Deep Water is an erotic thriller from director Adrian Lyne. It stars Ben Affleck, Ana de Armas, and has a slew of equally talented actors including Jacob Elordi, Rachel Blanchard, Finn Wittrock, Kristen Connolly, and Lil Rel Howery. The movie itself is a slow burn with tension and intrigue throughout.
The state of Vic (Affleck) and Melinda’s (de Armas) relationship is shown early, as they are seen going into different bedrooms. Their marriage is an unhealthy take on open relationships as Melinda is allowed to take in lovers while Vic is emotionally distant. They both want something from each other and are unwilling to give in to what the other person needs. Their unique dynamic takes a turn when he begins to play mind games with her. The overarching question soon turns from “What sort of relationship is this?” to “When will the other shoe drop?” Unfortunately, for some who like to read ahead, it might not feel like that shoe ever drops.
The acting is superb. Both Affleck and de Armas do an excellent job in their roles. de Armas drips with sexuality and is equal parts seductive and naïve. Anger and neglect seethe underneath her doe eyes. Affleck’s Vic is stoic and complex. There is an anger and jealousy underneath that stoicism due to what is unfolding in front of him. However, he is quick to show his soft side with his daughter Trixie (played by an adorable Grace Jenkins) and the various pets in the house.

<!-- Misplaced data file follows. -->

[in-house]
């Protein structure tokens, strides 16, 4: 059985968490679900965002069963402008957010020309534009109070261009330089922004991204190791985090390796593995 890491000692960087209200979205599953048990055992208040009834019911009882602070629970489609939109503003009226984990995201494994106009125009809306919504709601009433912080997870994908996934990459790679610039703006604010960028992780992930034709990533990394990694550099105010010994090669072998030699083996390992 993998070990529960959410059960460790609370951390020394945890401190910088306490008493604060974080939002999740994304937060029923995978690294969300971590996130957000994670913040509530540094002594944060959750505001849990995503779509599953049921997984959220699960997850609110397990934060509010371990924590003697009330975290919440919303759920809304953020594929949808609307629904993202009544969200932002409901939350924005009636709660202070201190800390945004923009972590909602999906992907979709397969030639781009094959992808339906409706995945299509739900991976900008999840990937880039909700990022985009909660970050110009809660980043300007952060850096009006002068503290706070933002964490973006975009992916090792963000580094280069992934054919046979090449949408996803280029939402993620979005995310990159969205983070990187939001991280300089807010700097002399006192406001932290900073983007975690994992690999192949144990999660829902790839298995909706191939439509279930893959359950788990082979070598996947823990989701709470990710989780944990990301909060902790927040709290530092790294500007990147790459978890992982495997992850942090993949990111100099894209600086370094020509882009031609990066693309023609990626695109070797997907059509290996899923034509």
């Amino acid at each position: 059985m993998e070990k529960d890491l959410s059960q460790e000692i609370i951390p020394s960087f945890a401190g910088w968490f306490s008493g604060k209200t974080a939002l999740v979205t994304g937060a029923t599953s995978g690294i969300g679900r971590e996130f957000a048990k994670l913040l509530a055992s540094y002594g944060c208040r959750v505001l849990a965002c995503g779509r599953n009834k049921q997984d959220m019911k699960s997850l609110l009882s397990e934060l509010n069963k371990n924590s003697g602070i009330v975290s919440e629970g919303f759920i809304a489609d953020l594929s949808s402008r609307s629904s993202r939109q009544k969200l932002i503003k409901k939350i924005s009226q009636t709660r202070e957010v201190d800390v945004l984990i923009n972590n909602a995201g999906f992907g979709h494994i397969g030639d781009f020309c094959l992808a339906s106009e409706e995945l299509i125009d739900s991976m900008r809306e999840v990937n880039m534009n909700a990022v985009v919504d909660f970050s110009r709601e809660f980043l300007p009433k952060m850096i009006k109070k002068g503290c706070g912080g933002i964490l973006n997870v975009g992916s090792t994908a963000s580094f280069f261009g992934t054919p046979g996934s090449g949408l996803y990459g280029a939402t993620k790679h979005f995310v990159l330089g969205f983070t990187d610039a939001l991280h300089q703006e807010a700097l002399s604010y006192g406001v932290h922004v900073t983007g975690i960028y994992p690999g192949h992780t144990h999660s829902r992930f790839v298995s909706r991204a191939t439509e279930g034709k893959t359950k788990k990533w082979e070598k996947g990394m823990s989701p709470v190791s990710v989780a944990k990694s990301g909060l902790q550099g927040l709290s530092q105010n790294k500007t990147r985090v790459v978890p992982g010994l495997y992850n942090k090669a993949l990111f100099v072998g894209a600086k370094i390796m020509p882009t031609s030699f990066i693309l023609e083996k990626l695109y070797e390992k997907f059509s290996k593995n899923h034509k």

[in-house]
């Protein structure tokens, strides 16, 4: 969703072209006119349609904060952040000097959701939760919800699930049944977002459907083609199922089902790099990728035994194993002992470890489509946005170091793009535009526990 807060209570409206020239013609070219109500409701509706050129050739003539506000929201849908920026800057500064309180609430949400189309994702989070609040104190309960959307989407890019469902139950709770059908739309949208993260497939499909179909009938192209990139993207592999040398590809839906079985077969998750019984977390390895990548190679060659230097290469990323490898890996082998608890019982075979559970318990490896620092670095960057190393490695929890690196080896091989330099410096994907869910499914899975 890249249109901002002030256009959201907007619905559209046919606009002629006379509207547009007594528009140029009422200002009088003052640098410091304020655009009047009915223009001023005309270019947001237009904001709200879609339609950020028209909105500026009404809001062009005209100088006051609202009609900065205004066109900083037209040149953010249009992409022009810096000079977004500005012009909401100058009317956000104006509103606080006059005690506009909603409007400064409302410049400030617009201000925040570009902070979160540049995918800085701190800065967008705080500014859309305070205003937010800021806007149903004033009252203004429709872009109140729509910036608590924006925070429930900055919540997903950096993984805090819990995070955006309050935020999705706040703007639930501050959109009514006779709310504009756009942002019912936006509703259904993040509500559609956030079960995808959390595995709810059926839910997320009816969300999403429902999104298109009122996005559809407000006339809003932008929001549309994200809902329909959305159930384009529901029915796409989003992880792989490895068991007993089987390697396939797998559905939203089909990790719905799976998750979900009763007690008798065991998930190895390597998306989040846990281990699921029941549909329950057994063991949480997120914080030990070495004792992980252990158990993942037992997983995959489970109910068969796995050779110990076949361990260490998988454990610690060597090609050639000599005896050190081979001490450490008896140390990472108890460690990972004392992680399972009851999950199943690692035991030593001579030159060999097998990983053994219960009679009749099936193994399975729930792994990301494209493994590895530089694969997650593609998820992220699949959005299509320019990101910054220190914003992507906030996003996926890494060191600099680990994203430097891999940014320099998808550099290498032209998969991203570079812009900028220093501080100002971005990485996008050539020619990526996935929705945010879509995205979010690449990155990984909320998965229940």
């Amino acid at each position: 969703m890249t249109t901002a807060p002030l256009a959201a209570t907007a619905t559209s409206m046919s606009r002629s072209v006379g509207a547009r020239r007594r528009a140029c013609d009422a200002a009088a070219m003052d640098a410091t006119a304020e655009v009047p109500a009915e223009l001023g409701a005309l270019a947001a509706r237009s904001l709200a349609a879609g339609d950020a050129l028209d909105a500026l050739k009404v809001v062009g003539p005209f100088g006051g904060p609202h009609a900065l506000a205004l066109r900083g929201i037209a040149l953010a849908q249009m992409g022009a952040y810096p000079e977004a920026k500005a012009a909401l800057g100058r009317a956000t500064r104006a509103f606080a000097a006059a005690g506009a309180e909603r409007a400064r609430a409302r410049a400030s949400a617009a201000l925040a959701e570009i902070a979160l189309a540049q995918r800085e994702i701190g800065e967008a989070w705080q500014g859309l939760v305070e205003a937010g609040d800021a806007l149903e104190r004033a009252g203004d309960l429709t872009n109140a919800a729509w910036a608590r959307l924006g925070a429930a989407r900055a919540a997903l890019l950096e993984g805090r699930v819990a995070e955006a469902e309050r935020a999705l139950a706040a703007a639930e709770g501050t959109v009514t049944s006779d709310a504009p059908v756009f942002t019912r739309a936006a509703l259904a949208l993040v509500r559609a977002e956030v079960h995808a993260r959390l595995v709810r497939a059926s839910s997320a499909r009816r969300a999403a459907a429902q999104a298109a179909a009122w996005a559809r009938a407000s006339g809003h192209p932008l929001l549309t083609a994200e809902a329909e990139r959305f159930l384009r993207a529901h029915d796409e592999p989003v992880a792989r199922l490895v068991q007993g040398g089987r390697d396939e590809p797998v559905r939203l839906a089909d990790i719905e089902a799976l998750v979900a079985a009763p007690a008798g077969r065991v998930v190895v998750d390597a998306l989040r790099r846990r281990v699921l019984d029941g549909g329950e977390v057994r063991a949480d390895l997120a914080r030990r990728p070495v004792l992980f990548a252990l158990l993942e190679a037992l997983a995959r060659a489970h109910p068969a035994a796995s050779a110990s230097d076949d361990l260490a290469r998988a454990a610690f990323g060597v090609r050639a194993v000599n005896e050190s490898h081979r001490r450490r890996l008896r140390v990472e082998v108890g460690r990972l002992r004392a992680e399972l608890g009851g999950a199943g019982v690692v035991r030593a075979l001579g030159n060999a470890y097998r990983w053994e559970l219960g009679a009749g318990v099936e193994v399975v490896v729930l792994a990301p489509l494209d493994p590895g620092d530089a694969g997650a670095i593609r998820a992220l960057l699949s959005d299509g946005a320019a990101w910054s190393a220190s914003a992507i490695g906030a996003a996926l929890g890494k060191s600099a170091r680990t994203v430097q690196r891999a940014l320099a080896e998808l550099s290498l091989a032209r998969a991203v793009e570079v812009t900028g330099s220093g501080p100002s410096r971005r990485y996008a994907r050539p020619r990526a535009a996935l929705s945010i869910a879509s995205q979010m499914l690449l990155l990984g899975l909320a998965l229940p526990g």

That being said, it can be difficult to root for either of them. Melinda appears heartless as she toys with Vic’s emotions. Vic is distant and comes off as cold toward her even from the beginning. Yet, underneath all that resentment and jealousy, there is a genuine chemistry and attraction seen in their eyes when they gaze longingly at each other.
This is Lyne’s genre of choice as he is known for directing Fatal Attraction, Indecent Proposal, and Unfaithful. He does a good job keeping the tension as he dangles a multitude of different red herrings in front of the viewer’s eyes. The great thing about red herrings is that they are eventually explained, but this movie doesn’t explain anything. Great writers and directors don’t hold their audience’s hand by spending precious movie minutes explaining what is going on in agonizing detail. However, sometimes it can feel like the opposite is more agonizing, when too many questions are left unanswered.
Deep Water is an adaptation of a 1957 book of the same name, written by Patricia Highsmith (who also wrote The Talented Mr. Ripley). While the movie is filled with great actors who do a wonderful job, it feels like a superficial version of the story. There are plot points in the book which are missing from the movie. The ending also takes a different turn. When the story was first penned in 1957, divorce wasn’t as common. In the book, they agree to stay together for the family. However, the idea that this pair, who openly flaunt their turmoil in front of their daughter, want to stay together for the family feels almost silly in a time when divorce is much more common.
While not a “must see,” Deep Water is entertaining and not a horrible way to spend two hours.